This 1880s-1890s style bridge had an obviously incorrect 1965 construction date listed in the National Bridge Inventory. For this reason it was apparently not even noticed by the Historic Bridge Inventory, let alone surveyed. Sometimes a bad NBI date is suggestive of a relocation date where a truss was moved and reused. However this bridge sits on very old stone substructure, so its unclear if that is really what happened here. The date could be a complete error, or may reference a rehabilitation, such as replacement of stringers.
This bridge appears as though it may have been built by the Smith Bridge Company of Toledo, Ohio. However, its not the sort of exact match in terms of design details that would make a bridge historian 100% comfortable with that statement. The bridge has details similar to other Smith Bridge Company details but there are some inconsistencies. For example, the style of the portal bracing in terms of lattice and angle positioning is typical for a Smith Bridge Company Bridge. However, the top of the portal bracing lines up with the cover plate of the top chord. Most Smith Bridge Company bridges had a portal bracing that was positioned lower than the top chord. Another item found on many Smith Bridge Company bridges is a unique decorative cast iron spindle that terminates the portal bracing knees along the end post. These are not present. Next, the struts (sway braces) of the bridge, with their unusual lattice design are dissimilar to those found on many pin-connected thru trusses by any bridge builder. They are also dissimilar to those found on most Pratt through trusses built by the Smith Bridge Company. However, they are strikingly similar to those found on a large Whipple truss bridge at Higginsport built by the Smith Bridge Company. The bridge also lacks the unusual cast iron shoes found on some Smith Bridge Company bridges. The conclusion is as follows. There are enough similarities to other Smith Bridge Company bridges, and further given that this is a bridge in Ohio, it seems likely that the Smith Bridge Company built this bridge. However the evidence is not indisputable, like it was with the Higginsport Bridge.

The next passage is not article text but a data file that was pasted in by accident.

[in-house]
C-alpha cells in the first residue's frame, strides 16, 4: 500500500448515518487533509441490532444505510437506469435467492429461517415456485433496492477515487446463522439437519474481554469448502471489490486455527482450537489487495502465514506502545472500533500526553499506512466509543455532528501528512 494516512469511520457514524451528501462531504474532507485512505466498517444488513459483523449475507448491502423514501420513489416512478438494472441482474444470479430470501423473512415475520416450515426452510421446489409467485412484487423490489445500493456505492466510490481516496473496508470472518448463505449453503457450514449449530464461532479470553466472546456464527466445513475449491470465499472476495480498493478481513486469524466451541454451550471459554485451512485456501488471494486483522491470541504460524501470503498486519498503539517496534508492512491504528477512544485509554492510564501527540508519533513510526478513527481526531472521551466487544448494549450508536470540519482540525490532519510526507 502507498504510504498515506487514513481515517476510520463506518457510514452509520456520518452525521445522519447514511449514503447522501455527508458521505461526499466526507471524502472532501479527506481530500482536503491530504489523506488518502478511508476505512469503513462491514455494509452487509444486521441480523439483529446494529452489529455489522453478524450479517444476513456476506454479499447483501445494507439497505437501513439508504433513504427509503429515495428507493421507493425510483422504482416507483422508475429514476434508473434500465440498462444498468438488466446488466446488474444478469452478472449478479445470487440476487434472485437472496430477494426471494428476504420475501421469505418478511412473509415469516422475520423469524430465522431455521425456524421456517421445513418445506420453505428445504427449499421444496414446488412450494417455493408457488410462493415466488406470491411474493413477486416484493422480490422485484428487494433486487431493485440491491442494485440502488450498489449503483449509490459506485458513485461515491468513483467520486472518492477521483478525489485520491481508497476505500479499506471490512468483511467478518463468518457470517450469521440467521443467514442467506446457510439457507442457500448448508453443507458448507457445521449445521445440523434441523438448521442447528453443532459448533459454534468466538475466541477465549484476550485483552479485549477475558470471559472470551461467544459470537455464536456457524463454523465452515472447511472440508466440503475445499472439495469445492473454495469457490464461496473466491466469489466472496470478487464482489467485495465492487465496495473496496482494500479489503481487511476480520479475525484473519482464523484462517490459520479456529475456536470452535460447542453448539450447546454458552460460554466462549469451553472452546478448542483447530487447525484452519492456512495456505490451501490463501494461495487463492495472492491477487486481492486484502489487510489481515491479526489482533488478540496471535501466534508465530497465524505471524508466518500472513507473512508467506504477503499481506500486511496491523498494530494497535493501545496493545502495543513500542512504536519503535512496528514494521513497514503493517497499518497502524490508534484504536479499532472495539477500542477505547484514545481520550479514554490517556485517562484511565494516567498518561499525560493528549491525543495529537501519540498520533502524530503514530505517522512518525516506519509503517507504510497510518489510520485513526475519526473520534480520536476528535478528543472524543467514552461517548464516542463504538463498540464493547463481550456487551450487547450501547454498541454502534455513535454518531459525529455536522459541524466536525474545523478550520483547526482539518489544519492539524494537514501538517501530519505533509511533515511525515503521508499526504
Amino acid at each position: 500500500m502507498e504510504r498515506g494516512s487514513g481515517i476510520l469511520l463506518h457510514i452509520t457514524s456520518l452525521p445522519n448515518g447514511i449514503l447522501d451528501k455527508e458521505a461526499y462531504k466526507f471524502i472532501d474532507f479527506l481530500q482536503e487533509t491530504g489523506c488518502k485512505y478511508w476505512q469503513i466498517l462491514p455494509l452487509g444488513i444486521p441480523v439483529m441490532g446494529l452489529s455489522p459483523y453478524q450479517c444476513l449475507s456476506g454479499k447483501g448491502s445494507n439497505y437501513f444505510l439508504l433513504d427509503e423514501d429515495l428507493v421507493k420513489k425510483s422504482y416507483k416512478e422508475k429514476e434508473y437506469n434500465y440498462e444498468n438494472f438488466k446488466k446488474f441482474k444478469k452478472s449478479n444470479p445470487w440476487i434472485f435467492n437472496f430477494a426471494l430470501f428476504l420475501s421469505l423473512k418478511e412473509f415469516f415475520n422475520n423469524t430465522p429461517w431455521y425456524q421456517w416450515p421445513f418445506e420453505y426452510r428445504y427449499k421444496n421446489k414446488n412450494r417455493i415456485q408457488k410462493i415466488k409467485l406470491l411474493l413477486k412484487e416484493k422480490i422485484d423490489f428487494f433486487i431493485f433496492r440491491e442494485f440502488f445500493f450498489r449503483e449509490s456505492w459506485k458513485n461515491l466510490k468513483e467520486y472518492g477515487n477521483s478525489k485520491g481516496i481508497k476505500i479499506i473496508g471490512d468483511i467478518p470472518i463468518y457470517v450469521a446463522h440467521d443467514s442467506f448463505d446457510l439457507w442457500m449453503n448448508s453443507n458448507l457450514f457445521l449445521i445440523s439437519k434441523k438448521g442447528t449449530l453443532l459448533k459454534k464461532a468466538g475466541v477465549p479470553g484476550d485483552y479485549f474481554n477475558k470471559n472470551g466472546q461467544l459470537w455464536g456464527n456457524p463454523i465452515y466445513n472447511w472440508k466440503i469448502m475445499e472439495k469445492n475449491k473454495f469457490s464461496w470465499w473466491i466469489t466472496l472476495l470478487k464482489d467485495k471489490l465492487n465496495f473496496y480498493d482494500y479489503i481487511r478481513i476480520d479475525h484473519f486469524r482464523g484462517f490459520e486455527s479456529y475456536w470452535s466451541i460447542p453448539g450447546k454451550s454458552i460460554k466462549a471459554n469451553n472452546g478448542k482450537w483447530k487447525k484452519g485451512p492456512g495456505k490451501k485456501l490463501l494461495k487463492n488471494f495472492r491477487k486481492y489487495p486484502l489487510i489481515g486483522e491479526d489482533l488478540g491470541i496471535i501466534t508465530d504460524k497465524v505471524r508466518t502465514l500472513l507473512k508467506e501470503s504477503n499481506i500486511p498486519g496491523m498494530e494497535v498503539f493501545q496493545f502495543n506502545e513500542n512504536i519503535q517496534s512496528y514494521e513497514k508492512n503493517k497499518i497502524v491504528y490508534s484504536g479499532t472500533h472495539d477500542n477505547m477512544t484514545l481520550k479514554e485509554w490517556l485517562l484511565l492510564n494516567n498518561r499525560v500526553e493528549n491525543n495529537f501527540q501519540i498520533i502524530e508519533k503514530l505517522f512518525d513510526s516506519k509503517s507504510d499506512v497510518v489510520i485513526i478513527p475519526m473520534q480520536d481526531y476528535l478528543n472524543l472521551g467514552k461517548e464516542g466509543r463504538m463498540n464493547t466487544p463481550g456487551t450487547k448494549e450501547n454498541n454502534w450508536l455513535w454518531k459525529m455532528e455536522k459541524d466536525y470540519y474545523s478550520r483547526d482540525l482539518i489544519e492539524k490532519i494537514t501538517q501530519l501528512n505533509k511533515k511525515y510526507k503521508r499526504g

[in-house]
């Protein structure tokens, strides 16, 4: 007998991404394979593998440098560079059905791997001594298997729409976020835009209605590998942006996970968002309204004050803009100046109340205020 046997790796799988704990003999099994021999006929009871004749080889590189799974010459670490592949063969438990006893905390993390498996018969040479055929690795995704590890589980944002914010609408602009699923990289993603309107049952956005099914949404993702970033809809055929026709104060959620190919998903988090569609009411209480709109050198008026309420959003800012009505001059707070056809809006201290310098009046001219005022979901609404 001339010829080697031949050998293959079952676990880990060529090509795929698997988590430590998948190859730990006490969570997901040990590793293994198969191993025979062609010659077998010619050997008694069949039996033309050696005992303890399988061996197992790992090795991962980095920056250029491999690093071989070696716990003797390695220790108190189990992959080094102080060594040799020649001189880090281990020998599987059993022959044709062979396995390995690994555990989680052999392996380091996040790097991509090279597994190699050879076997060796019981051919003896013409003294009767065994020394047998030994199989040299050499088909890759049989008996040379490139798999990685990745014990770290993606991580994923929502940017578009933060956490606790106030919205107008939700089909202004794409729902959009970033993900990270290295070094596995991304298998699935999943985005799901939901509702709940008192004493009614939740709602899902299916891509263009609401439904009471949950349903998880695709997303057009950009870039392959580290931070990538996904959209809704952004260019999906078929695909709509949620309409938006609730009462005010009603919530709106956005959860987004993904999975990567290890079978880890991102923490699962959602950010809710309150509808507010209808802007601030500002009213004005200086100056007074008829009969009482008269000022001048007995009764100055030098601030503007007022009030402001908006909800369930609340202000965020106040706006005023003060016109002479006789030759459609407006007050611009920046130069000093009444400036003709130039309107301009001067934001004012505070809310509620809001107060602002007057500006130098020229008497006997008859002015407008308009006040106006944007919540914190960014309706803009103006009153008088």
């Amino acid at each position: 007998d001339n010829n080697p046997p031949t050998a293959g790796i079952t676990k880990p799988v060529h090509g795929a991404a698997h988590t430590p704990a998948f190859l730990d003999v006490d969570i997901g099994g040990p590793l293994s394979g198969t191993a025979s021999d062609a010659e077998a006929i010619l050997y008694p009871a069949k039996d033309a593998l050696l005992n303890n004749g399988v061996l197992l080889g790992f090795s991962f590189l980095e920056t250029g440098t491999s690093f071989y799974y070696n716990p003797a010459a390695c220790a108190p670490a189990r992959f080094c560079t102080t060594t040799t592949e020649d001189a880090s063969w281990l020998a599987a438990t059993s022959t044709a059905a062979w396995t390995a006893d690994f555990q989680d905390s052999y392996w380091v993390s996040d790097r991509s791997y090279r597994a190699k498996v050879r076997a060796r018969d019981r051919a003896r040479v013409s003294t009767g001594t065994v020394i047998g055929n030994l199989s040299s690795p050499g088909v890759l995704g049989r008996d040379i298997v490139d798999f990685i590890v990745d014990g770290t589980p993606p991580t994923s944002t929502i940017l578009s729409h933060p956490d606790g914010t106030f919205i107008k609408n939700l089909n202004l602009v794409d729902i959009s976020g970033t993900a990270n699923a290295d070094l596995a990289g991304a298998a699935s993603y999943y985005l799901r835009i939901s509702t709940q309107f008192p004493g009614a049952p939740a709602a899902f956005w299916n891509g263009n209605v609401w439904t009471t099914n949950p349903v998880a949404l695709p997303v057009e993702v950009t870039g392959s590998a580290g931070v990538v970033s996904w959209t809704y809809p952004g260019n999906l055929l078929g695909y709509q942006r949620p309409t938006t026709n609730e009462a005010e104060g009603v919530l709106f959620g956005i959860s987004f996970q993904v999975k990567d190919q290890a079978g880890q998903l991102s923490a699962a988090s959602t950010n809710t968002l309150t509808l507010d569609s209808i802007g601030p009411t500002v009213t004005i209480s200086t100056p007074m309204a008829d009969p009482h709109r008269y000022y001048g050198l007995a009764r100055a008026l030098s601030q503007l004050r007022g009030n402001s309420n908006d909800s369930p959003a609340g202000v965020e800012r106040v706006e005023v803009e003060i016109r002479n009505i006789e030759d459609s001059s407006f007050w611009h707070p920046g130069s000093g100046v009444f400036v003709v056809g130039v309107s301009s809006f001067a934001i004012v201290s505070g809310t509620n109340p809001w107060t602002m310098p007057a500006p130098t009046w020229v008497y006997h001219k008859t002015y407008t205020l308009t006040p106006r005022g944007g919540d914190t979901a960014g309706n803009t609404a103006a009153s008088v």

The bridge in 2014 was open to traffic with a posted 1 (one) ton weight limit... which is almost unheard of, since three tons is usually the lowest posting found on bridges in the United States.
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